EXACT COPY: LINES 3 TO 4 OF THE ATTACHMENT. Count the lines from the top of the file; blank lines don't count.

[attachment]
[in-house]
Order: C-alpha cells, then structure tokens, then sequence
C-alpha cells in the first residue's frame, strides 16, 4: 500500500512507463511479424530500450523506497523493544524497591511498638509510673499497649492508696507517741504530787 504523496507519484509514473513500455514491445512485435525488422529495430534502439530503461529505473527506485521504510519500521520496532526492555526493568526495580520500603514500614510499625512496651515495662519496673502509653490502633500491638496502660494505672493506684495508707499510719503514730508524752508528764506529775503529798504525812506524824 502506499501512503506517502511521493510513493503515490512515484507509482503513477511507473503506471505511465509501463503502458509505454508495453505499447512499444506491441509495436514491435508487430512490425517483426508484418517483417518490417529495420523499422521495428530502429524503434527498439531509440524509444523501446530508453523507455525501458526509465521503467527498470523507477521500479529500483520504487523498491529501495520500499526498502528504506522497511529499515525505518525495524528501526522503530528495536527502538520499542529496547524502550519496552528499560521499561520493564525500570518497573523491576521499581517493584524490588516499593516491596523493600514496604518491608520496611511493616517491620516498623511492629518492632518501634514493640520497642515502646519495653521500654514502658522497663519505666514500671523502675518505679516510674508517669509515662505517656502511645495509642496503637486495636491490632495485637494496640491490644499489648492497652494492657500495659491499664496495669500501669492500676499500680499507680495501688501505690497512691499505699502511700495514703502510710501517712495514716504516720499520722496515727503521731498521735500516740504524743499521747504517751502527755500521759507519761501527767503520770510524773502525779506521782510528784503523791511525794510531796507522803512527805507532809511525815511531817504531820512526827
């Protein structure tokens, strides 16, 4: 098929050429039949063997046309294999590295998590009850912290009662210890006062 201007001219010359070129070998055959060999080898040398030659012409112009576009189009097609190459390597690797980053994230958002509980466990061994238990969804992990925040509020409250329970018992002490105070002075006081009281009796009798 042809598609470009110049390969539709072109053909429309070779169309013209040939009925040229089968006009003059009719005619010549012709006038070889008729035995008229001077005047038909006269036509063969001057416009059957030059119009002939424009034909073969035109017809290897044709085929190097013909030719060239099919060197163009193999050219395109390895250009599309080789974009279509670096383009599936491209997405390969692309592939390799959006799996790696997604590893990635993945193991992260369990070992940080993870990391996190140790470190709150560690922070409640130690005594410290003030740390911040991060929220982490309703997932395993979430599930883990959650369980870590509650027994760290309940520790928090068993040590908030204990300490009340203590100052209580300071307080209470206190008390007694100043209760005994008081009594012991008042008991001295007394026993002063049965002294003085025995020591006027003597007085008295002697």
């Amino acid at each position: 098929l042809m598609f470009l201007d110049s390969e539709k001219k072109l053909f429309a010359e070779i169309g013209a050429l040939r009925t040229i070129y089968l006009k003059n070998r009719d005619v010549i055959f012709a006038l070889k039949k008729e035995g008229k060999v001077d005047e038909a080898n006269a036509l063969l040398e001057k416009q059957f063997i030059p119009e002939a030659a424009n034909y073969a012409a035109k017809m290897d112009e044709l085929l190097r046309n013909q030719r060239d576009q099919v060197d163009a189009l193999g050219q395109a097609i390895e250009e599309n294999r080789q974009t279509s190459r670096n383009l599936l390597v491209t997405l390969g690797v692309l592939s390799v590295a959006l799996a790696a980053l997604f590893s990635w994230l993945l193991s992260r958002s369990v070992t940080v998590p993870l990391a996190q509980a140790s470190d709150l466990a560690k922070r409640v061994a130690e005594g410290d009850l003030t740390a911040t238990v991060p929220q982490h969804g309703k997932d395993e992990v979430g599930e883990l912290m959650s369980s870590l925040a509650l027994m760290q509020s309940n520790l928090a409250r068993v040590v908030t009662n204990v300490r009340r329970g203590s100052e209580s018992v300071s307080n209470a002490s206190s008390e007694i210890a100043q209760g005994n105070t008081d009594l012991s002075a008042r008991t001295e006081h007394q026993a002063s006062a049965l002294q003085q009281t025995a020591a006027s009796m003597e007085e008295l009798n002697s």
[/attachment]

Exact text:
C-alpha cells in the first residue's frame, strides 16, 4: 500500500512507463511479424530500450523506497523493544524497591511498638509510673499497649492508696507517741504530787 504523496507519484509514473513500455514491445512485435525488422529495430534502439530503461529505473527506485521504510519500521520496532526492555526493568526495580520500603514500614510499625512496651515495662519496673502509653490502633500491638496502660494505672493506684495508707499510719503514730508524752508528764506529775503529798504525812506524824 502506499501512503506517502511521493510513493503515490512515484507509482503513477511507473503506471505511465509501463503502458509505454508495453505499447512499444506491441509495436514491435508487430512490425517483426508484418517483417518490417529495420523499422521495428530502429524503434527498439531509440524509444523501446530508453523507455525501458526509465521503467527498470523507477521500479529500483520504487523498491529501495520500499526498502528504506522497511529499515525505518525495524528501526522503530528495536527502538520499542529496547524502550519496552528499560521499561520493564525500570518497573523491576521499581517493584524490588516499593516491596523493600514496604518491608520496611511493616517491620516498623511492629518492632518501634514493640520497642515502646519495653521500654514502658522497663519505666514500671523502675518505679516510674508517669509515662505517656502511645495509642496503637486495636491490632495485637494496640491490644499489648492497652494492657500495659491499664496495669500501669492500676499500680499507680495501688501505690497512691499505699502511700495514703502510710501517712495514716504516720499520722496515727503521731498521735500516740504524743499521747504517751502527755500521759507519761501527767503520770510524773502525779506521782510528784503523791511525794510531796507522803512527805507532809511525815511531817504531820512526827
């Protein structure tokens, strides 16, 4: 098929050429039949063997046309294999590295998590009850912290009662210890006062 201007001219010359070129070998055959060999080898040398030659012409112009576009189009097609190459390597690797980053994230958002509980466990061994238990969804992990925040509020409250329970018992002490105070002075006081009281009796009798 042809598609470009110049390969539709072109053909429309070779169309013209040939009925040229089968006009003059009719005619010549012709006038070889008729035995008229001077005047038909006269036509063969001057416009059957030059119009002939424009034909073969035109017809290897044709085929190097013909030719060239099919060197163009193999050219395109390895250009599309080789974009279509670096383009599936491209997405390969692309592939390799959006799996790696997604590893990635993945193991992260369990070992940080993870990391996190140790470190709150560690922070409640130690005594410290003030740390911040991060929220982490309703997932395993979430599930883990959650369980870590509650027994760290309940520790928090068993040590908030204990300490009340203590100052209580300071307080209470206190008390007694100043209760005994008081009594012991008042008991001295007394026993002063049965002294003085025995020591006027003597007085008295002697």